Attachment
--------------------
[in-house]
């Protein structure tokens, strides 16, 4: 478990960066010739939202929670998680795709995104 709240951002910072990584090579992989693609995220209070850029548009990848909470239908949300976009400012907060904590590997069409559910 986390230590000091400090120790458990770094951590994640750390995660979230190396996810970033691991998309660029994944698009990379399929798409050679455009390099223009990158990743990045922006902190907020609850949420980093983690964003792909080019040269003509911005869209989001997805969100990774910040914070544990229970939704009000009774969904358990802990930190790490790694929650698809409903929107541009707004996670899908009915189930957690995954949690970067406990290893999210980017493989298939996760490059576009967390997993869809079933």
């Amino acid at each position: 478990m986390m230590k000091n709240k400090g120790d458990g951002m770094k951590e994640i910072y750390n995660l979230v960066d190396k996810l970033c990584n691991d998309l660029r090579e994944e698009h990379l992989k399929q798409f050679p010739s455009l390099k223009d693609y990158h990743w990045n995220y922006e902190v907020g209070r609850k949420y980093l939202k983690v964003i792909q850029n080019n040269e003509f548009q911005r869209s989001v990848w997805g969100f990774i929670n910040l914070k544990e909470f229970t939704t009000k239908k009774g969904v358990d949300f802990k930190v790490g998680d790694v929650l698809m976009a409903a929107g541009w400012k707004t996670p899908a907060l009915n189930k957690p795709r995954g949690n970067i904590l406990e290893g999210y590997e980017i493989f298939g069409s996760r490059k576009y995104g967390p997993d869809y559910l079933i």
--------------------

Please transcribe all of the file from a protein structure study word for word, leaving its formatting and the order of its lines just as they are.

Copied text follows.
[in-house]
């Protein structure tokens, strides 16, 4: 478990960066010739939202929670998680795709995104 709240951002910072990584090579992989693609995220209070850029548009990848909470239908949300976009400012907060904590590997069409559910 986390230590000091400090120790458990770094951590994640750390995660979230190396996810970033691991998309660029994944698009990379399929798409050679455009390099223009990158990743990045922006902190907020609850949420980093983690964003792909080019040269003509911005869209989001997805969100990774910040914070544990229970939704009000009774969904358990802990930190790490790694929650698809409903929107541009707004996670899908009915189930957690995954949690970067406990290893999210980017493989298939996760490059576009967390997993869809079933």
């Amino acid at each position: 478990m986390m230590k000091n709240k400090g120790d458990g951002m770094k951590e994640i910072y750390n995660l979230v960066d190396k996810l970033c990584n691991d998309l660029r090579e994944e698009h990379l992989k399929q798409f050679p010739s455009l390099k223009d693609y990158h990743w990045n995220y922006e902190v907020g209070r609850k949420y980093l939202k983690v964003i792909q850029n080019n040269e003509f548009q911005r869209s989001v990848w997805g969100f990774i929670n910040l914070k544990e909470f229970t939704t009000k239908k009774g969904v358990d949300f802990k930190v790490g998680d790694v929650l698809m976009a409903a929107g541009w400012k707004t996670p899908a907060l009915n189930k957690p795709r995954g949690n970067i904590l406990e290893g999210y590997e980017i493989f298939g069409s996760r490059k576009y995104g967390p997993d869809y559910l079933i």